There is also a view that “broadband = Internet” without an awareness of other non-Internet uses that already exist, and how they may expand in the future.
Indeed, it is worth noting that the nature of telecoms and the Internet itself has changed over time too – we are now actively talking about use-cases for 5G which extend well beyond traditional Internet-based services, while virtualisation of networks is also starting to raise the prospect of network “slices” which behave in different ways, with different traffic. (I wrote about the possible regulatory impacts of SDN and NFV recently, here). It is important that laws are not framed in a way that will make them conceptually obsolete in coming years.
Many of the neutrality “absolutists” also tend to go over-the-top (*cough*, sorry!) on fears that innovation might be stifled by large companies paying for prioritisation, putting start-ups at a disadvantage.
This is a straw-man. Everything I’ve seen or heard suggests that there is almost zero willingness-to-pay for priority from content/apps providers anyway – their business models can’t accommodate the fees, they doubt the technology would work well enough, and they don’t want clunky commercial relationships with hundreds of network operators. They also know that most mobile users are connected via 3rd-party WiFi a lot of the time anyway, and coupled with other variables like radio coverage the net benefits would be slim. In other words, the idea of paid prioritisation (in mobile) is a total dud anyway. Things might be different in the fixed-broadband world, but even there most developers would prefer to pay for better adaptivity in their software, rather than notional “quality contracts”.
Schewick and many other lobby groups are also implacably opposed to the use of “zero-rating” of certain data against users’ quotas. This is something I’ve written on before as well. Again, the “absolutist” lobby engages in strawman arguments about telcos and ISPs “picking winners” via zero-rating of data traffic. I’d say that they are much more influential in picking winners when it comes to bundling of content or apps – real competition occurs when Spotify gets the deal, rather than another service, not in having its use zero-rated when it is used.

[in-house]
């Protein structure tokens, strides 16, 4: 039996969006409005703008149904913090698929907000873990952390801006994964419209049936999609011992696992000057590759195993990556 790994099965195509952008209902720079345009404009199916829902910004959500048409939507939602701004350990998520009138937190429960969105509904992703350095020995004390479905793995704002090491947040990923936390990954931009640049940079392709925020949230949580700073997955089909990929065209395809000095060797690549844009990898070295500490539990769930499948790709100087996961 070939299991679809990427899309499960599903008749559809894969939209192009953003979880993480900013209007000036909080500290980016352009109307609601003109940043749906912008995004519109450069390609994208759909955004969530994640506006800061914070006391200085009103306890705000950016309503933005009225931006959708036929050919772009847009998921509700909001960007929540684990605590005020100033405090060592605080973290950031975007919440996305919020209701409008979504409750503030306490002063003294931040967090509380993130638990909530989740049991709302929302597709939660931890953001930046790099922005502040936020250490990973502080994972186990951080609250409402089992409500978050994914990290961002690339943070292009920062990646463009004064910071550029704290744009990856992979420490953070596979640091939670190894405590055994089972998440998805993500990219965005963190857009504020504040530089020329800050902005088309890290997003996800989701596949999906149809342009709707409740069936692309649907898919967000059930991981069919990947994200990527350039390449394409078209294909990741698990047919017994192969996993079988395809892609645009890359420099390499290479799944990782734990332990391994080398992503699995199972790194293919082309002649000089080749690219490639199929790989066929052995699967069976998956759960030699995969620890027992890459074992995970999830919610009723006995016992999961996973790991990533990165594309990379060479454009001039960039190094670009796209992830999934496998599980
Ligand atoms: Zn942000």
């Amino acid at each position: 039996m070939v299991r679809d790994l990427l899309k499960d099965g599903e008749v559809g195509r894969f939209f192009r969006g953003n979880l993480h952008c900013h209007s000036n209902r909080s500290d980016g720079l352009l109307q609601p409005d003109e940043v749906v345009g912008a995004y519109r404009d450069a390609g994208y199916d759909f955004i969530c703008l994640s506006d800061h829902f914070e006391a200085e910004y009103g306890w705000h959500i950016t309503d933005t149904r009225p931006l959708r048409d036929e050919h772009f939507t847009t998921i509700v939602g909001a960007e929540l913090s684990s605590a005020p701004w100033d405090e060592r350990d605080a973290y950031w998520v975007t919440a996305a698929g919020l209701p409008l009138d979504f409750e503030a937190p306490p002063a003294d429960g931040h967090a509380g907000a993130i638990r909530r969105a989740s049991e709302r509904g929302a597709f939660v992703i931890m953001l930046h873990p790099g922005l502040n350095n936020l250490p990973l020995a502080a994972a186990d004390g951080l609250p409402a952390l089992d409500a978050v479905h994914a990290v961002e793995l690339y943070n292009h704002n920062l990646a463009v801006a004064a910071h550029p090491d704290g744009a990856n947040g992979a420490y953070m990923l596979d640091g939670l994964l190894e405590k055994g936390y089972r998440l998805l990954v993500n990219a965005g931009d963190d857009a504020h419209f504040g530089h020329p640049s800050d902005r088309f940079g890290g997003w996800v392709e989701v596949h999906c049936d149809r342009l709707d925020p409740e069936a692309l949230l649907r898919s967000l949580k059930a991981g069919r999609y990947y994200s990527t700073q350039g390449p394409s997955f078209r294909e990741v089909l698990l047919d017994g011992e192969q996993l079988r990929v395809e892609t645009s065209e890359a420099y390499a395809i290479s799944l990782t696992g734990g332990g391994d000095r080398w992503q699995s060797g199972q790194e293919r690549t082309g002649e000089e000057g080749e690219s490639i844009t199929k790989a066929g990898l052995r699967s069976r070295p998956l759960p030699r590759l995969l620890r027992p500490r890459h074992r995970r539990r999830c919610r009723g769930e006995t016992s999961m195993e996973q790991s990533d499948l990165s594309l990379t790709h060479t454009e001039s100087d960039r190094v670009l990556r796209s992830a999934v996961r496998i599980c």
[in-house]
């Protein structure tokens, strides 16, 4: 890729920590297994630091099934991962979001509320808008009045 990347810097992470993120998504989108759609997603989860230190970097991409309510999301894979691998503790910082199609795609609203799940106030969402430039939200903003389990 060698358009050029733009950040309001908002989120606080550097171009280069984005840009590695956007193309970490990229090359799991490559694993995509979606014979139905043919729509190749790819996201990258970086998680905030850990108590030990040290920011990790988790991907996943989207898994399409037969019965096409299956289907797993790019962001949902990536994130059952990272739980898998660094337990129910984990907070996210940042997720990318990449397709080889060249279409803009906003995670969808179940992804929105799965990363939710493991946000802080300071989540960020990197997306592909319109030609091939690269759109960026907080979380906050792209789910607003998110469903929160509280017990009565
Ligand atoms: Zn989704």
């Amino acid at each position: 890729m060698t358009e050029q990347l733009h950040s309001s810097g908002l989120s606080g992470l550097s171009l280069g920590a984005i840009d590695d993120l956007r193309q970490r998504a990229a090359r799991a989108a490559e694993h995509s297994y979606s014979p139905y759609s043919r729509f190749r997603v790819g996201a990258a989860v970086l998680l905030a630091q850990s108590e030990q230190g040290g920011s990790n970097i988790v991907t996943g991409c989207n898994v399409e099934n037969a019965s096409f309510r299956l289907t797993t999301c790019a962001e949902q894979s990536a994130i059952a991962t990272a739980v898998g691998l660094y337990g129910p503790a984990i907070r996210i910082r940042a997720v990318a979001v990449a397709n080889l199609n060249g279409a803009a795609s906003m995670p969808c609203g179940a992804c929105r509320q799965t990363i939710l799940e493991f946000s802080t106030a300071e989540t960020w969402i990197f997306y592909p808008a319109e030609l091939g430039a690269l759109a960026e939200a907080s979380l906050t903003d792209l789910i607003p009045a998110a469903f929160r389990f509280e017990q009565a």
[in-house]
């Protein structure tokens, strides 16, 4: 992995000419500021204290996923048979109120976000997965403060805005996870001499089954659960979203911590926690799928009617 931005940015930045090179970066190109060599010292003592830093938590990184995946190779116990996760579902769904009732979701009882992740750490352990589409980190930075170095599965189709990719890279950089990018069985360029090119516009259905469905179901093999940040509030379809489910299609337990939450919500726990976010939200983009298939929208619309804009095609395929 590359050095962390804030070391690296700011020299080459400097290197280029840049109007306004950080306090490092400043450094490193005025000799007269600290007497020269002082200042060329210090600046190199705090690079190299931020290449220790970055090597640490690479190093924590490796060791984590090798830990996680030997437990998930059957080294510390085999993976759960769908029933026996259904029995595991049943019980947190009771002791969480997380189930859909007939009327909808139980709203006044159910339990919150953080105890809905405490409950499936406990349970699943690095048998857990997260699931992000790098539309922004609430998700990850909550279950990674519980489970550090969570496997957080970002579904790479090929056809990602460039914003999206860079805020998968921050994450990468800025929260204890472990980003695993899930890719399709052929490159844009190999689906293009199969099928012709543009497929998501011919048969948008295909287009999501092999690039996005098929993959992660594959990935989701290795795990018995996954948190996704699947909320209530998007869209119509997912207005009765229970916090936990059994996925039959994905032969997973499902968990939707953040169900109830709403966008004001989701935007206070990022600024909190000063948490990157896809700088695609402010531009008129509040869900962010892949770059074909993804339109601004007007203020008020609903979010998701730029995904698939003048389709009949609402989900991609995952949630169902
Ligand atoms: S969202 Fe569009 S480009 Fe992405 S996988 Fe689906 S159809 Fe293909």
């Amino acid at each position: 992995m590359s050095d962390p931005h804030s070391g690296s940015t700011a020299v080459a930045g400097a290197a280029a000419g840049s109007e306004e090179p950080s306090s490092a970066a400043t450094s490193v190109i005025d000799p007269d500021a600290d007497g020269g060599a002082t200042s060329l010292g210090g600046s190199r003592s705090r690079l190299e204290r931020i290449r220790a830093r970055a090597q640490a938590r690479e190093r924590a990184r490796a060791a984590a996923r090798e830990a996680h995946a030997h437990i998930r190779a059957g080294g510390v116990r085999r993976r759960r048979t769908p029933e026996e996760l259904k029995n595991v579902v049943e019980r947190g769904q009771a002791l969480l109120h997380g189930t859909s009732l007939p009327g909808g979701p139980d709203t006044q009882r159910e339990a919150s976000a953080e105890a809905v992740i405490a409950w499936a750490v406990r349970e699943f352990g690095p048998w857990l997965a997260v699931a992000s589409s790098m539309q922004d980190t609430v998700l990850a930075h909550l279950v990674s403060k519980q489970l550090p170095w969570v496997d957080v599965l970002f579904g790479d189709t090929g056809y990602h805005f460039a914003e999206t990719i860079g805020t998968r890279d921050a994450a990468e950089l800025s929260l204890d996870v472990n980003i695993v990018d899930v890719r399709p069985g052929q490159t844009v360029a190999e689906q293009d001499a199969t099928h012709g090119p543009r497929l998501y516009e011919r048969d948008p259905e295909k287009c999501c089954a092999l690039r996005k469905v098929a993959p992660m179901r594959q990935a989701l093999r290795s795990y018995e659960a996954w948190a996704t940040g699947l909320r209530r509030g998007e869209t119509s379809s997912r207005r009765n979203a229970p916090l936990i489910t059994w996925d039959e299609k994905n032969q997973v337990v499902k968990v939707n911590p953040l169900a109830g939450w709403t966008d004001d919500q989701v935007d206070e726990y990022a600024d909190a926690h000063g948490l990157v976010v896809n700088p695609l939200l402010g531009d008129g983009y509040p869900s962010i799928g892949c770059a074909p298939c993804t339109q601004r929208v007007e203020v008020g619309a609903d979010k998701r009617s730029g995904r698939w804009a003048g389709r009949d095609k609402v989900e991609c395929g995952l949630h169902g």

It’s also worth noting that zero-rating (where nobody pays for data) is very different to sponsored data, where the app provider picks up the bill. The latter exists almost nowhere, and will not gain any major traction in future either. Like paid-quality, there is almost zero willingness to pay, and almost no technical way to get it to work properly, except on painstakingly-crafted individual deals.
My view is that operators should be made to report zero-rated traffic volumes, and that as long as it was below a certain amount (1%, 5%, 10% of total data etc) it could just be considered a promotional tool and unlikely to affect user behaviour and competition. This would reduce risks of harm around bulky uses like streaming video and cloud storage.
Where Schewick is right is about the Trojan Horse of allowing management by “class of service”. The risk that networks deliberately throttle encrypted communications is a particular and pertinent risk.
The Myth of Platform Neutrality
One other area is worth noting, in case amendments are tabled about it this week.
MEPs should also be very wary of any amendments tabled about “platform neutrality”. There has been a recent upsurge in rhetoric from telcos trying to suggest that applications like Whatsapp and Facebook Messenger should be forced to interoperate with SMS. Not only is this ridiculous – the best communications are apps are too uniquely-designed and specifically-featured for “interoperability” to have any meaning – but it is clearly an anti-consumer and protectionist move.
There are also many side-effects to so-called platform neutrality, which would backfire spectacularly for the telecoms industry. See this post.
It should also be considered that if Skype or Viber are deemed sufficiently similar to “primary” telephony, that they should be forced to interconnect, then there is no obvious argument why they should not also benefit from number portability. Furthermore, there is also no reason then to force consumers to own phone numbers at all – it would be anti-competitive for businesses or public bodies to insist on having users’ phone details, rather than giving them a free choice of communications method.